EPEC: Like ETEC, EPEC is essentially a pathogen of the small intestine. In the case of EPEC, and to a lesser extent EHEC, a similar situation exists to that described above for V cholerae. There has been a recent explosion of new molecular biological data; an appreciation of the biological significance follows. EPEC was the first serotype of E coli to be incriminated as a pathogen. Its designation as EPEC is unfortunate because all pathogenic E coli are in a real sense enteropathogenic, but the nomenclature is rigidly embedded. It is essentially a noninvasive pathogen with only rare reports of its presence inside human gut epithelial cells; it can, however, be internalized by cultured cells. Buy Asthma Inhalers Online
The pathognomonic lesion of EPEC is the pedestal type ‘attaching and effacing’ (A/E) lesion induced on microvilli-bearing enterocytes, resulting in ‘intimate’ type of adherence (Figure 5). There are two main genetic elements that confer virulence on EPEC: bfp genes (bundle forming pili [BFP] encoded in the EPEC adherence factor [EAF] plasmid) and the genes encoding the determinants of A/E encoded in the chromosomally located locus of the entero-cyte effacement (LEE) pathogenicity island. BFP have been shown in human volunteer studies to be important, although not absolutely necessary, in the colonization of EPEC; their expression is regulated by the per (plasmidencoded regulator) genes located in the EAF plasmid. The per regulator also controls expression of other membrane proteins and thus acts as a global regulator, a feature now increasingly recognized in pathogenic bacteria. Upon contact with epithelial cells, expression of LEE is triggered. A speculative synthesis of the genetic and ultrastructural data suggests the following (Figure 6). Initial contact of EPEC with epithelial cells is via BFP. Bacterial/target cell contact triggers expression of an LEE-encoded type III secretion system, resulting in the secretion of different subsets of proteins with different functions. (There are at least four mechanisms for secreting proteins from Gram-negative bacteria, designated types I, II, III and IV). Organisms known to have the type III system include Yersinia, Shigella, E coli and Salmonella species. Its main features are that it is expressed in response to an environmental signal such as contact with eukaryotic cell membranes; it translocates proteins from bacterial cytoplasm across cytoplasmic and outer membranes; and in some cases a subset of type III-secreted proteins are assembled into a ‘translocon’ apparatus or ‘molecular syringe’ for delivering other effector proteins into epithelial or phagocytic target cells. Some are involved in the synthesis of the ‘translocon’ apparatus constructed from proteins that form pores in both the bacterial outer membrane and the host cell membrane. These pores are connected by a cylindrical structure comprising other LEE-encoded proteins, and the whole structure acts as a molecular syringe through which bacterial translocated intimin receptor (Tir) is inserted into the host cell membrane. Together with a host cell coreceptor, Tir interacts with the EPEC outer membrane protein intimin, resulting in the intimate binding of the bacterium to the cell membrane, which gives rise to the characteristic pedestal and deformed brush border. Tir is thus a multidomain protein; interaction with intimin results in cytoskeletal rearrangement of the host cell, the formation of the characteristic pedestal and the transduction of signals leading to fluid loss. Such brilliant molecular biological studies have taken us thus far, but no further; the specific signal transductions, how precisely they are generated and how they act to cause diarrhea are not known. However, the dramatic onset of diarrhea seen in volunteer studies — 2.9 h after inge stion of bacteria— strongly indicates the involvement of an active secretory mechanism. The prolonged diarrhea could well be due to the loss of functional brush border, where the transport systems are located. The significance of EAST1, found in some strains of EPEC is not known.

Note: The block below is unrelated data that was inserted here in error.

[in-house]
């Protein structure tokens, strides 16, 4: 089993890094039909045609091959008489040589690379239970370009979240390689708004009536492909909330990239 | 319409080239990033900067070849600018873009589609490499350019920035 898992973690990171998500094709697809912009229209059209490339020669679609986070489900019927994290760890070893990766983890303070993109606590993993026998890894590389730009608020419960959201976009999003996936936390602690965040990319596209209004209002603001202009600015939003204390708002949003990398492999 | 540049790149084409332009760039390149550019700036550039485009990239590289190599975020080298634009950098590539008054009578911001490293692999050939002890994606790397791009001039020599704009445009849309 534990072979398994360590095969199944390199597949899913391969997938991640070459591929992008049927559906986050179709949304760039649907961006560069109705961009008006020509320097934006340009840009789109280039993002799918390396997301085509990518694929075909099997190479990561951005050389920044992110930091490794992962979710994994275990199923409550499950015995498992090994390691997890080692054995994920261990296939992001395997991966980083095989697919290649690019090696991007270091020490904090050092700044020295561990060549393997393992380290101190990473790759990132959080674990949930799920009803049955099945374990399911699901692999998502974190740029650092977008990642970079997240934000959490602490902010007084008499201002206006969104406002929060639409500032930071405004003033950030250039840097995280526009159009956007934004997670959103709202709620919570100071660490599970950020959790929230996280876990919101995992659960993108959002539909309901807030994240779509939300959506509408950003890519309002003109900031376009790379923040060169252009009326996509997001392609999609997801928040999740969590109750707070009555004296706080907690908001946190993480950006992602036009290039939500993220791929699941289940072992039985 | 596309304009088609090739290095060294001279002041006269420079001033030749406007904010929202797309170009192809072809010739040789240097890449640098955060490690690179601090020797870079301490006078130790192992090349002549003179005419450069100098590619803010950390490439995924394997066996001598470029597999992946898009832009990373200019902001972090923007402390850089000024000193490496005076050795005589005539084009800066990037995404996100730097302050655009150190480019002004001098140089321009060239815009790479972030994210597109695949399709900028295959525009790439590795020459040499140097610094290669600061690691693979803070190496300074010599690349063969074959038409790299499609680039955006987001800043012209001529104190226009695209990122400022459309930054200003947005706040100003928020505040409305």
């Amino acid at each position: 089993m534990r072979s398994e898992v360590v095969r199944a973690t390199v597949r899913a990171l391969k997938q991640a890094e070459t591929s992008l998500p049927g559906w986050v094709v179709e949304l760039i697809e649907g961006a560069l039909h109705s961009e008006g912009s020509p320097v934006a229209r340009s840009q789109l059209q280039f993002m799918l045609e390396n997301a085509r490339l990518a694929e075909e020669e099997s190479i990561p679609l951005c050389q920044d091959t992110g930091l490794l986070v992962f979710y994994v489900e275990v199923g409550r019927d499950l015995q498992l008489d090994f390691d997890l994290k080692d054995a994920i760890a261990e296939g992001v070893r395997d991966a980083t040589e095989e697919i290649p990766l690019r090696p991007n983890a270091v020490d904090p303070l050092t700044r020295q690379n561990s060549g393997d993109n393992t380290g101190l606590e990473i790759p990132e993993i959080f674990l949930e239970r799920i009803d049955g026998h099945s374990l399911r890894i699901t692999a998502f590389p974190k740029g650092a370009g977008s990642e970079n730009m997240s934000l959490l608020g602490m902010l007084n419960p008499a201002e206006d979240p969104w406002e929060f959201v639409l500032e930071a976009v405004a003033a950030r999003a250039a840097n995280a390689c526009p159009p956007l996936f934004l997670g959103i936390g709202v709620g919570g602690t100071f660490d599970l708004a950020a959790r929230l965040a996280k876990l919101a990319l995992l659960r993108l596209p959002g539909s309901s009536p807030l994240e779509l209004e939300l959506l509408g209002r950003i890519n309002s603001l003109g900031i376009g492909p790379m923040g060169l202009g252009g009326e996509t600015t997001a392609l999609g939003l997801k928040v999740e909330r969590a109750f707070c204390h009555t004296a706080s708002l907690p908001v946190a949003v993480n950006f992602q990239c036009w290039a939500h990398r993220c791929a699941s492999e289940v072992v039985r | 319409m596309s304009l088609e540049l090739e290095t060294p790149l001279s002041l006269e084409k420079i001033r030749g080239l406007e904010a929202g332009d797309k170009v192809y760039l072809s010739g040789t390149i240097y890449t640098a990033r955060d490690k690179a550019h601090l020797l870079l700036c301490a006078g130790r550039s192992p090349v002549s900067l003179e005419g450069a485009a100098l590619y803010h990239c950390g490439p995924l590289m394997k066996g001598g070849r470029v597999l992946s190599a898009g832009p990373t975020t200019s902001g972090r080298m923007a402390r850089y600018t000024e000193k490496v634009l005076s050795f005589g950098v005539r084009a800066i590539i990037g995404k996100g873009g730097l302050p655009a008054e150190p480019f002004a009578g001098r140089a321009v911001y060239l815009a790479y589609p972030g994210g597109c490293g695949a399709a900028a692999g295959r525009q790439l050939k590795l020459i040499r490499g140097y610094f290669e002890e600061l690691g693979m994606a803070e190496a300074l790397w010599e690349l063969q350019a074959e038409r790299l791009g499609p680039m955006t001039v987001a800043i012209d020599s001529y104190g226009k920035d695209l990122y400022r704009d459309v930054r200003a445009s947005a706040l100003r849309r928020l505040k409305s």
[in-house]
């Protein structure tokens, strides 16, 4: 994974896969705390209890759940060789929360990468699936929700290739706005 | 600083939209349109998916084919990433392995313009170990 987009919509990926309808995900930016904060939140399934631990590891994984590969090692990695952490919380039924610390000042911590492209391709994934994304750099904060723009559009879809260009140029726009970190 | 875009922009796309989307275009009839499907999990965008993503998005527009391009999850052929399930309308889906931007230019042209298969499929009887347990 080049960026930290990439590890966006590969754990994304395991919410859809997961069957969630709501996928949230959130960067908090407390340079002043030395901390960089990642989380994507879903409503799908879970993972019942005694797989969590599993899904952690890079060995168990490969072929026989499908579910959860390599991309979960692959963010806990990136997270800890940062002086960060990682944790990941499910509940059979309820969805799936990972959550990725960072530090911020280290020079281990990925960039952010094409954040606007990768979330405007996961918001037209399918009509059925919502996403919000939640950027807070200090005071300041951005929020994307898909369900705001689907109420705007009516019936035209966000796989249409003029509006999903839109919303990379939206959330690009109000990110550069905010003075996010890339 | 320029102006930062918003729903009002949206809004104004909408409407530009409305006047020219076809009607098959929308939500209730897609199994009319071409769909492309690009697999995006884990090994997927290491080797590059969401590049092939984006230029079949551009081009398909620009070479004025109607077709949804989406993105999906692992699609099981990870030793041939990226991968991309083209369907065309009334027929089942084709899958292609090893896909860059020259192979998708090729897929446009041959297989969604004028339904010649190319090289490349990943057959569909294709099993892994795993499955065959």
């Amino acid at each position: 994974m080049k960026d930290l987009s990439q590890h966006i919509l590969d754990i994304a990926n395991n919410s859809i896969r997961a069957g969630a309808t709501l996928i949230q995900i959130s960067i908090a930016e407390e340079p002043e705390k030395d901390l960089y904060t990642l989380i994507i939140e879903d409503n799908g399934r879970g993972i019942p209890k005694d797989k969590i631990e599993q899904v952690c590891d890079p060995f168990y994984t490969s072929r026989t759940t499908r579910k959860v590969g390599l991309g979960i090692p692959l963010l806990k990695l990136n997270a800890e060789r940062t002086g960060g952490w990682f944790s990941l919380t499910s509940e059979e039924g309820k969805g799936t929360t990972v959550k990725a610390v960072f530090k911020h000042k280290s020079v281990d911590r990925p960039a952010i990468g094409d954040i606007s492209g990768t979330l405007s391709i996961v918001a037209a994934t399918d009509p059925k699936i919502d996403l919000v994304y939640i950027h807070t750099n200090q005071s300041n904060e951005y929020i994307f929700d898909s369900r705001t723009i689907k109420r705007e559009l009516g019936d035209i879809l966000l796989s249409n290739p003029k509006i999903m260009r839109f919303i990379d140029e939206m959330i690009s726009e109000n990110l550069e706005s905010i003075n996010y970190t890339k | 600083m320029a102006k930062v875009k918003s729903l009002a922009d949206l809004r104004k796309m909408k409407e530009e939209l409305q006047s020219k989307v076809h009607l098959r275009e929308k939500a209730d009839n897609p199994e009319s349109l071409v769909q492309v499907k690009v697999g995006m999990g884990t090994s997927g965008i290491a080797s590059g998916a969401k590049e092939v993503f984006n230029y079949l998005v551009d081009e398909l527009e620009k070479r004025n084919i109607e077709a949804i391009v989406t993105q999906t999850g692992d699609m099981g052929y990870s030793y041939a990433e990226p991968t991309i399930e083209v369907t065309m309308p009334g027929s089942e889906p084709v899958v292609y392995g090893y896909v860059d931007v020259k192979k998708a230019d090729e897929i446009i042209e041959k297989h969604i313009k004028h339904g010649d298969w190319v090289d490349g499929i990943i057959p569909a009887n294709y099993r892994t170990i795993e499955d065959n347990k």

Figure 5) Enteropathogenic Escherichia coli (EPEC) intimate adhesion. Reproduced with permission from reference 100
Figure 6) Schematic representation of the molecular events giving rise to the enteropathogenic Escherichia coli (EPEC)-induced pedestal. Reproduced with permission from reference 20. ESc E coli secretory proteins forming part of the type III secretion system; Esp E coli secreted proteins; Tir Translocated intimin receptor